The increasing fragmentation of cultivated land in most parts of India makes it difficult to build supply chains of produce from farm gates to end consumers in an efficient and viable manner.
By Sanjiv Phansalkar*
In the past decade or so, there has been frequent talk about "plough to plate" in Indian agriculture. The allegory is meant to represent addressing the issues in the entire value chain that has farm production of food on one end and the final consumer at the other. Doing so is expected to eliminate inefficiencies and waste in the system and result in improved incomes for the farmers as well as enhanced value for the consumer.
To obtain a single tonne of fresh peas in Madhya Pradesh, a processor may have to engage with 15-20 farmers...
For a tiny, if not microscopic, section of producers in some select pockets of the country, this dream has been approximated. However, for a huge bulk of producers, this dream is elusive. It is also undeniable that land and affiliation to it comes in the way. This issue of effective and beneficial integration of small producers of farm produce in the food markets has received quite some attention in recent times. There are issues in the production systems as well as in the large variability in time, space and taste of consumers, the proverbial kings of the markets.
The question of land
Typical operational holdings are small, often under a hectare. These holdings too may not be in a single contiguous patch of land, but scattered in four or five smaller parts. Land consolidation has occurred only in the irrigated alluvial Indo-Gangetic basin areas of Western Uttar Pradesh, Haryana, and Punjab. In these pockets, even with the subdivision of property over generations, the average plot sizes remain reasonably large, often closer to a hectare.
In most other regions, however, because of spatial diversification to partially offset weather or nature-induced risk and partially as a result of subdivision of land over generations, average plot sizes have fallen drastically. The smallest average plot sizes are in very populous states such as West Bengal or Bihar. It may be argued that even so, all the farmers in a contiguous compact area can grow a pre-decided crop so that lot size will rise and of the produce will become somewhat more homogeneous.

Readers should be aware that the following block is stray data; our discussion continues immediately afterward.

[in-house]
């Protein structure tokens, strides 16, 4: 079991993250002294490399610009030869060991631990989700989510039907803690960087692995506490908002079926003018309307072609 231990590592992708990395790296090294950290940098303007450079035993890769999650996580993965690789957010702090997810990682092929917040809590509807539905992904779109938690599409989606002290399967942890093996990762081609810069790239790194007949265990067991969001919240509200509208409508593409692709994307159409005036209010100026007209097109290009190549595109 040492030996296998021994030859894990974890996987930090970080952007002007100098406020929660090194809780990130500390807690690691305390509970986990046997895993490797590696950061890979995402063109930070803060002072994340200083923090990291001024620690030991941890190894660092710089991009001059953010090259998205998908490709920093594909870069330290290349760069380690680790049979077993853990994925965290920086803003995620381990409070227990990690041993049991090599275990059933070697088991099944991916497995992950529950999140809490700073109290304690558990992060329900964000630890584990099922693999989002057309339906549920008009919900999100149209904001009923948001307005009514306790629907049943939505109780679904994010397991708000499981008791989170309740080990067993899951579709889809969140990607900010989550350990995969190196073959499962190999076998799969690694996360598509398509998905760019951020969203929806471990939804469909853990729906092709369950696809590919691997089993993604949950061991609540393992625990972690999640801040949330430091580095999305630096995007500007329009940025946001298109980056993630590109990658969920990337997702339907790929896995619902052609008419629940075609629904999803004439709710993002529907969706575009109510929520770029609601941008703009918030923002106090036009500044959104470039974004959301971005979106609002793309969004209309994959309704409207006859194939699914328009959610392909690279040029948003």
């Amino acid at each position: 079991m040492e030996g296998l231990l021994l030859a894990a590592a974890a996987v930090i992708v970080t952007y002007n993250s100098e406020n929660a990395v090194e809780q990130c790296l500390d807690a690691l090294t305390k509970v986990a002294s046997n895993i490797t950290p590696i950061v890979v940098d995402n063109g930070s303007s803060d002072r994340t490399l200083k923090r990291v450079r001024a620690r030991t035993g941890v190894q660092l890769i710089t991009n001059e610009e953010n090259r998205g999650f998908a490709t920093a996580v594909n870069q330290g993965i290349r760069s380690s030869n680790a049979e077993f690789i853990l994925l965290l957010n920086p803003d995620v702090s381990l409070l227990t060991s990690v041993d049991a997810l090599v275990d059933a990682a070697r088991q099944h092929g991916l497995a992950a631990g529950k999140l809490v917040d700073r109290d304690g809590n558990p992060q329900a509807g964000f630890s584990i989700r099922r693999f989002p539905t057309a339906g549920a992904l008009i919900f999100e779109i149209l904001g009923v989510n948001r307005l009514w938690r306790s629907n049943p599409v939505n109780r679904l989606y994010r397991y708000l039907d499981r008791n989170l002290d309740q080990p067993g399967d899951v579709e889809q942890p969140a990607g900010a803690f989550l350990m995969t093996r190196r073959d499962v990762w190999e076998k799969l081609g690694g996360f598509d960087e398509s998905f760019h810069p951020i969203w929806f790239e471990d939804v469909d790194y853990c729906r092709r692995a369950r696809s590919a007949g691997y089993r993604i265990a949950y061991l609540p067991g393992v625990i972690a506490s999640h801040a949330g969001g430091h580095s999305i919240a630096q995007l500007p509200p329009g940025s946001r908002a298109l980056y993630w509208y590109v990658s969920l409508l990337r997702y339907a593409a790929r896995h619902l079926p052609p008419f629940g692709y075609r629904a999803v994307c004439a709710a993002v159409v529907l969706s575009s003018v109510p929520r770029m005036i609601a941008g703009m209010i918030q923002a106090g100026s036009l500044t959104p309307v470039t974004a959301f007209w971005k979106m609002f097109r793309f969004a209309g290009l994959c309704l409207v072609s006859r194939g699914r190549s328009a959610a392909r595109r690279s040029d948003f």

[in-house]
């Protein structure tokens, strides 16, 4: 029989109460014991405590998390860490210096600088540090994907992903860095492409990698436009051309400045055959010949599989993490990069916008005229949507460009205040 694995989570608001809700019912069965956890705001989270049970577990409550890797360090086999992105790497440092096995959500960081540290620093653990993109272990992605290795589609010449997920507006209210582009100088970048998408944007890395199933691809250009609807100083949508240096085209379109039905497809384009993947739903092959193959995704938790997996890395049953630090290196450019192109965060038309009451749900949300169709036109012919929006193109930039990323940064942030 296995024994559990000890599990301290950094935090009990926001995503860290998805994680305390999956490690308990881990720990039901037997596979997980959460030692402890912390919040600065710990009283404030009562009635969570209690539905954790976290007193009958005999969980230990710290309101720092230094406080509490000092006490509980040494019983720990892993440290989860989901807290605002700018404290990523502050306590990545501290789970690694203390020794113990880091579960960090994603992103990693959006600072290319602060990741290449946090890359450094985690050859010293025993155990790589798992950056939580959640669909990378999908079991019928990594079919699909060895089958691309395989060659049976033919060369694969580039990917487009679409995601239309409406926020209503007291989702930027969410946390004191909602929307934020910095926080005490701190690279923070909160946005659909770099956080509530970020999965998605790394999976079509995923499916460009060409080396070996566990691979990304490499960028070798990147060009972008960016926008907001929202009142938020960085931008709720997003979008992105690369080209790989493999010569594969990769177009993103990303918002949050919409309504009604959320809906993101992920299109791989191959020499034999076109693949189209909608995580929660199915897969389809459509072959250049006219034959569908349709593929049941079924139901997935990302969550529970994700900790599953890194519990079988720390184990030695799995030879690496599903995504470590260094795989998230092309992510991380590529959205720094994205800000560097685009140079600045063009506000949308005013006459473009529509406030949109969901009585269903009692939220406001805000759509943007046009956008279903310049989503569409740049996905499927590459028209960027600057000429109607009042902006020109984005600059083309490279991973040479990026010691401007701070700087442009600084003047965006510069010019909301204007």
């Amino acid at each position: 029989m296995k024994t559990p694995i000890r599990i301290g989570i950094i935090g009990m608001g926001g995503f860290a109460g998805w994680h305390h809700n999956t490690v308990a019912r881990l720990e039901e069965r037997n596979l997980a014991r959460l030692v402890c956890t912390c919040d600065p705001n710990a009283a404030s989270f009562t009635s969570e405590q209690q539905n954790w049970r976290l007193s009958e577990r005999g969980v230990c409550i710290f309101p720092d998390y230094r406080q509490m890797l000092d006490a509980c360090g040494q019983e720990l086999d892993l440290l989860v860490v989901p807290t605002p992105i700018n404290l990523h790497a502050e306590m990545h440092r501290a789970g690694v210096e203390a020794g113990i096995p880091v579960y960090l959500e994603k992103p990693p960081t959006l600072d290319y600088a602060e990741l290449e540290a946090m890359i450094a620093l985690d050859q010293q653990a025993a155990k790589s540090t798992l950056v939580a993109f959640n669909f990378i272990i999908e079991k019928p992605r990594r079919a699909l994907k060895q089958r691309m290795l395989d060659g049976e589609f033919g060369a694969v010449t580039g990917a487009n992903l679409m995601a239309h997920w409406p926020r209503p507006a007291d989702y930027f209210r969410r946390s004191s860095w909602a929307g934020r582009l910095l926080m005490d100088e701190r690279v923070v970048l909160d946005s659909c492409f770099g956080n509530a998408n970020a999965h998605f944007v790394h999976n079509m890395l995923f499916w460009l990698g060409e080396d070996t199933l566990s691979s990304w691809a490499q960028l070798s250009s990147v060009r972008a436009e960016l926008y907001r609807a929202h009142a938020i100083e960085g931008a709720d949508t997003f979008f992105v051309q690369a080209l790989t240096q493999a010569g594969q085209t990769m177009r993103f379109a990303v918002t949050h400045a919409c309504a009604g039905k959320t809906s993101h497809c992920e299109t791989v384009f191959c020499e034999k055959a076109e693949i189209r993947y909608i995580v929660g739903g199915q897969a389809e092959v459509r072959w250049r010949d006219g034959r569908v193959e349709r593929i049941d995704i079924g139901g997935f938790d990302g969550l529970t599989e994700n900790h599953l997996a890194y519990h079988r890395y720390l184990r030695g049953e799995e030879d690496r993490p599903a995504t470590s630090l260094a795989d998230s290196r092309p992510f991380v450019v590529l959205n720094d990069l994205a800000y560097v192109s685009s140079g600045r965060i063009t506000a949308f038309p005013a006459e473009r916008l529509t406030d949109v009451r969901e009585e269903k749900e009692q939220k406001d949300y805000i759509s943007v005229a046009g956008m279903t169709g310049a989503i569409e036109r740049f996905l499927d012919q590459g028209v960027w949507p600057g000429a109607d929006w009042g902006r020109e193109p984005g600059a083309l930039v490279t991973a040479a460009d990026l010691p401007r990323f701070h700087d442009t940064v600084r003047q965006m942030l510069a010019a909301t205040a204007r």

The number of transactions for the same volume is much higher in the Indian farm sector than most developed countries. Quality variations are much higher too...
But this does not happen since small plots are owned by autonomous smallholder farmers. They decide independently of each other and in response to their own family conditions and opportunity sets. Each of them tries to diversify his crop and activity mix—both to meet a wider range of his economic needs and to reap the advantage of the incomplete correlation between variation in crop incomes.
As a combined result of these two factors, for any market operator interested in engaging in the processing of a food crop, operations become tough. To obtain 10 tonnes of wheat in Punjab, a market operator may have to engage with just one farmer. But to obtain a single tonne of fresh peas in Madhya Pradesh, a processor may have to engage with 15-20 farmers spread over a much wider area than a single farm. Several consequences follow.